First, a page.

Digimon: Digital Monsters Season 1
Digimon debuted back in 1997 as an answer to the Tamagotchi craze, and it wasn’t long before the virtual pets spawned a video game and the venerated anime series from Toei Animation in 1999. Today, it’s a vast media franchise, whose name is enough to get millennials a little misty-eyed. Looking back at the series some 16 years later is an almost wistful experience, but it’s amazing just how American it looks. Watching it side-by-side with the original Japanese (not available with this collection) reveals the extent of the localisation’s effort to make it more ‘kid-friendly’ at a time when anime was still amorphous in the west.
At first, Tai and co are focused on finding a way home, an aim quickly superseded by seeking out food and shelter for themselves and their digital companions. Each of the critters are like an avatar of their owner and challenge their anxieties and shortcomings, giving a critical dose of character development across the sprawling 54-episode first season.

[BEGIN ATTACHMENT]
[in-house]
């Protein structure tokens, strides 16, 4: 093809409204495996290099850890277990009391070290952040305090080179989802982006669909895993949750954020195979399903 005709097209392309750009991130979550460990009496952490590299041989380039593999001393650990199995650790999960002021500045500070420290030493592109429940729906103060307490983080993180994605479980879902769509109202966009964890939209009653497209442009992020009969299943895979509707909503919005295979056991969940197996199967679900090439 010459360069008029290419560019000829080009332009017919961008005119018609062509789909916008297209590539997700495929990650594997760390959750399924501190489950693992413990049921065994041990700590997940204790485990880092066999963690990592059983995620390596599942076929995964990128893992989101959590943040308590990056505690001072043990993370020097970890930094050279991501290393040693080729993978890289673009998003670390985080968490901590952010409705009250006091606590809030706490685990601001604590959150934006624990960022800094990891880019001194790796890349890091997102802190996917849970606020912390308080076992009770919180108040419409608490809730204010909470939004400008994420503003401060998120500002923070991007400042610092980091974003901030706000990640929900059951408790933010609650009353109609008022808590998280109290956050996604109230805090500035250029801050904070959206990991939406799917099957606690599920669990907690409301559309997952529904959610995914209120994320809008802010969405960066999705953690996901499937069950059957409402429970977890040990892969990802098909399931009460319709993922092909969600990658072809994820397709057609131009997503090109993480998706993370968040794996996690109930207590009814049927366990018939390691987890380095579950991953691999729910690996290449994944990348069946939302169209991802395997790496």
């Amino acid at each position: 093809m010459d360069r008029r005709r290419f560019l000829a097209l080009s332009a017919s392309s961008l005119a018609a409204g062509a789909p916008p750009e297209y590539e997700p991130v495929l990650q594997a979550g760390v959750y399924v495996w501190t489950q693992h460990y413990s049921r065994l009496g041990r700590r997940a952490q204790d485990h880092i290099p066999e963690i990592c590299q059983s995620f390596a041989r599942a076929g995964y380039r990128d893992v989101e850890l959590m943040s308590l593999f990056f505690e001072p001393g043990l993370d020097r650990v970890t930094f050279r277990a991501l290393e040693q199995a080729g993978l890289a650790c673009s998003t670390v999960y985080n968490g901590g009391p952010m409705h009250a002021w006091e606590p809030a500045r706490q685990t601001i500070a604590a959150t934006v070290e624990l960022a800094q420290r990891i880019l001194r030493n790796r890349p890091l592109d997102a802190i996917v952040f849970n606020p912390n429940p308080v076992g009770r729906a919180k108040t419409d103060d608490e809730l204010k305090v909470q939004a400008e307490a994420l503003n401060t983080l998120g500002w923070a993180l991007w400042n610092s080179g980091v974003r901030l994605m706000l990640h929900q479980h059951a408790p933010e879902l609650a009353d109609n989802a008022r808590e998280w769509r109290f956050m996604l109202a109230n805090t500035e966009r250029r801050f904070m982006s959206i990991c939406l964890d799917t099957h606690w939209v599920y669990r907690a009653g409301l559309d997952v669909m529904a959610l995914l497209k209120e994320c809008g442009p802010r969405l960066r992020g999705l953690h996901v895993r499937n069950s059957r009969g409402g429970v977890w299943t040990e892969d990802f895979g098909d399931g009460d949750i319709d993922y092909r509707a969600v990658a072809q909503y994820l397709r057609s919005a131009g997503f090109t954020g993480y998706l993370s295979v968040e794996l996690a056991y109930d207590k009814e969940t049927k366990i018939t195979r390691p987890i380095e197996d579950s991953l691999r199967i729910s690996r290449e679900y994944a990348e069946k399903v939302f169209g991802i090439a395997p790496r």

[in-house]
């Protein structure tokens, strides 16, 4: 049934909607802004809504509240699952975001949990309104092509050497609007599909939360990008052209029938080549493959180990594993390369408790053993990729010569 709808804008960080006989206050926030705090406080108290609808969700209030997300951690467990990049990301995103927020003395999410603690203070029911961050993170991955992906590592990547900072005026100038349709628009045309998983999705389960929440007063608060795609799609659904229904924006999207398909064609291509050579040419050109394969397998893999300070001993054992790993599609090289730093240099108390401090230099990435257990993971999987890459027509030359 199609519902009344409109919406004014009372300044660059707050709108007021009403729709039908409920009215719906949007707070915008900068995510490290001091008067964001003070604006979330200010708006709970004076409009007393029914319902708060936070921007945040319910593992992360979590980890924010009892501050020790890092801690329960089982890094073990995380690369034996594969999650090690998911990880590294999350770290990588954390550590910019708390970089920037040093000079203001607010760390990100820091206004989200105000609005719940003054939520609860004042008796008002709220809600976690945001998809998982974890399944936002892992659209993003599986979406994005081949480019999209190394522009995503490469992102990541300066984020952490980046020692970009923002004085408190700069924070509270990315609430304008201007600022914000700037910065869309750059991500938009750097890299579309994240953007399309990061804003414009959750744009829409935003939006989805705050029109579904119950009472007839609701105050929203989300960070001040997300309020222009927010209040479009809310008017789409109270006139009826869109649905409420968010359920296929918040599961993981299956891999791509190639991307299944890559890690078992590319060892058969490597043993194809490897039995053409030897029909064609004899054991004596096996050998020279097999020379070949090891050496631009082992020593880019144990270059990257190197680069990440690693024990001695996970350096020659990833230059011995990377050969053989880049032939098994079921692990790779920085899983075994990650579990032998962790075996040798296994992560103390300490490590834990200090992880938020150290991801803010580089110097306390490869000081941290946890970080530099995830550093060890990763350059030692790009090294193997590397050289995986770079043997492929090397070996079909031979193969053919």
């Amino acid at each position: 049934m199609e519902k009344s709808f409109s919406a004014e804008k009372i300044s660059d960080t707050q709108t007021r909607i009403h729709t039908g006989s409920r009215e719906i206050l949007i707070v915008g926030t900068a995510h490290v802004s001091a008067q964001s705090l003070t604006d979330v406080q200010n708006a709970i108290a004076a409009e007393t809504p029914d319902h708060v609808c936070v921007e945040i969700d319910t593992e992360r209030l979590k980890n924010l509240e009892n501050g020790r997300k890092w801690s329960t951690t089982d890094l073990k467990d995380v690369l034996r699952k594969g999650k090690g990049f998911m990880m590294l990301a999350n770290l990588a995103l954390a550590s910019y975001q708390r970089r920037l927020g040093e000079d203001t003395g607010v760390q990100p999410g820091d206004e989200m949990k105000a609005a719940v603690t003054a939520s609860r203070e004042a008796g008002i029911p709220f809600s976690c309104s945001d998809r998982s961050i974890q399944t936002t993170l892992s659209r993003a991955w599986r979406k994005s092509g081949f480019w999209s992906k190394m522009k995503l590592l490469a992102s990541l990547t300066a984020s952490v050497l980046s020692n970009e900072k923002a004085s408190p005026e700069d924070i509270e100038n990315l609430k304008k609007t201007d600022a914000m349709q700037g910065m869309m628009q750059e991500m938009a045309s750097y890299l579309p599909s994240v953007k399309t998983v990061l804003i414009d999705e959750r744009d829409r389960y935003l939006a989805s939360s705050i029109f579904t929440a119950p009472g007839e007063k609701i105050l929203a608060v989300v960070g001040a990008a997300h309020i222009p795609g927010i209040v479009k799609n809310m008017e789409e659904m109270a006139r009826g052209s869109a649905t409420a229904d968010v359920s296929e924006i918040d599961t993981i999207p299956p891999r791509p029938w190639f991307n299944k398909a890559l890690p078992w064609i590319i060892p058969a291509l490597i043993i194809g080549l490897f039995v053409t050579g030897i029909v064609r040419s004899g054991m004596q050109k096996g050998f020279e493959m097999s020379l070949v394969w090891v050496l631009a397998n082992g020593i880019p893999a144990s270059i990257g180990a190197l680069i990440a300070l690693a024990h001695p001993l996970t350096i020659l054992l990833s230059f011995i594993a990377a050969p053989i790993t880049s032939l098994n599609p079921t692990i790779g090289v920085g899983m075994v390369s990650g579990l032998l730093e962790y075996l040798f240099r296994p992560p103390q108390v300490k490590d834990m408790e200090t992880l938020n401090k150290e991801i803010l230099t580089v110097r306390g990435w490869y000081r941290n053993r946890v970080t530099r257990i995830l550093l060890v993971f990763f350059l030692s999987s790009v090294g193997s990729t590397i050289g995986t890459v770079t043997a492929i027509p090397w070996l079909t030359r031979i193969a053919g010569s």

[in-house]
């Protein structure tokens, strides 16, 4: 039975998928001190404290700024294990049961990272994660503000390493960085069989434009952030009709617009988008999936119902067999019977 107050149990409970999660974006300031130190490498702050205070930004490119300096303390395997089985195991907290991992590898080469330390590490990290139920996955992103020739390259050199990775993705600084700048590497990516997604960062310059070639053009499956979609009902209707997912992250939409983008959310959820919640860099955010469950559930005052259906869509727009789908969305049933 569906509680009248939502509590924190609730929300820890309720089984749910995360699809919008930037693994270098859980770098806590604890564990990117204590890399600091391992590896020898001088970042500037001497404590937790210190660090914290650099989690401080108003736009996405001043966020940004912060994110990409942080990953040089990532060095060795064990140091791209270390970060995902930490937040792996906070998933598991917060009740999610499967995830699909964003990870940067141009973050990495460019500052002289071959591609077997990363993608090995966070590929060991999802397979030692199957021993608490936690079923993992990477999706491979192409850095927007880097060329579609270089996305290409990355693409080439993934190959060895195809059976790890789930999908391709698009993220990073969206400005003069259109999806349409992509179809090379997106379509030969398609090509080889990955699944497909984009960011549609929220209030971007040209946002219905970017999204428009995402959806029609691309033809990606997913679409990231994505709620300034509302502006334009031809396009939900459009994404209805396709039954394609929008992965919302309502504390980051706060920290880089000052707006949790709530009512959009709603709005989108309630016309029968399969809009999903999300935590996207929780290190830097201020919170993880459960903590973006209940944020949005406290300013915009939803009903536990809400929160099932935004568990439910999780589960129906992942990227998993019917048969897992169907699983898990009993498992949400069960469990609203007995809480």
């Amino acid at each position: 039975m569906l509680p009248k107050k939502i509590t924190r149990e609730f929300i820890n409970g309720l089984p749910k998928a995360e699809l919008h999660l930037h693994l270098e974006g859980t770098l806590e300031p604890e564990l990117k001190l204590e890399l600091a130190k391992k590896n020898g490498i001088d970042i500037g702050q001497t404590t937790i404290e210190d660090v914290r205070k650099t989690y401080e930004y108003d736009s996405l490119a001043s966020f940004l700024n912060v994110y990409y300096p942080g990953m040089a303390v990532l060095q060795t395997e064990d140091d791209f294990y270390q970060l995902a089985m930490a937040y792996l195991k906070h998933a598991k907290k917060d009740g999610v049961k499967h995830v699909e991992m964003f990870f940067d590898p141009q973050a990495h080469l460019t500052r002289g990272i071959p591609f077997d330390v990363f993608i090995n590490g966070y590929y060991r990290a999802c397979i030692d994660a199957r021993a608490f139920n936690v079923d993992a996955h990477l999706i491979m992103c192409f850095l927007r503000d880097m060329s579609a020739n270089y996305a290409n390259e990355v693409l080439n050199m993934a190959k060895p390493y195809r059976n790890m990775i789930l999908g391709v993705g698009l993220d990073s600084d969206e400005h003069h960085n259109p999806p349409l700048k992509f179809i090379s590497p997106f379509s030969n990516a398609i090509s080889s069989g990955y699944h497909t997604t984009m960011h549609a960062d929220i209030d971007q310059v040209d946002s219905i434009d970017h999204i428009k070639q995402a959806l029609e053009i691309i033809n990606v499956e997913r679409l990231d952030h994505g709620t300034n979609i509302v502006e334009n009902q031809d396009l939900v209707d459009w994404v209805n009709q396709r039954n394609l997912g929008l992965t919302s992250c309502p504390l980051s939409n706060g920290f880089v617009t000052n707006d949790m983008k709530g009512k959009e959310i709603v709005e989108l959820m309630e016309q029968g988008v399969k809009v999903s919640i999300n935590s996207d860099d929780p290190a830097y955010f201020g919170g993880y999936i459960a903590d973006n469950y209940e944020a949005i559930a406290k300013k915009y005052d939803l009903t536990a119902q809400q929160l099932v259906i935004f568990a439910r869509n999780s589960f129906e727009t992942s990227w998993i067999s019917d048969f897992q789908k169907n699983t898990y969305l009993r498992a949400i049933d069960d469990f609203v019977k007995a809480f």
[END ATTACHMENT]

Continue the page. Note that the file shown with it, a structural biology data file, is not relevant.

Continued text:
The monster-of-the-week formula makes the first 15 or so episodes a hard slog, as the wider arc reveals itself at what feels like a glacial pace. The aptly titled Devimon and his black gears are corrupting otherwise benign Digimon. With a character design drawing heavily from the devil, he’s a quintessential baddy, but the allusions to hacking make him seem strangely contemporary. It falls on the kids to assist the afflicted monsters, as they uncover their roles as the DigiDestined. But Devimon is only the beginning.
After leaving the DigiWorld, the gang discover that only a few minutes have passed, like a digital equivalent of Narnia. After finding the eighth DigiDestined in Tokyo, they return to a world that has radically changed in their absence, the rise of the Dark Masters coming to fruition.
Though Pokémon and Digimon can be easily compared, it’s in their differences that the latter reveals its real strengths. It felt so much more contemporary, its fascination with technology and virtual reality capturing the zeitgeist and effectively predicting the trapped-in-videogame trope that followed with .hack// and later Sword Art Online. The Digital World was, after all, a place where raw data is alive and conscious.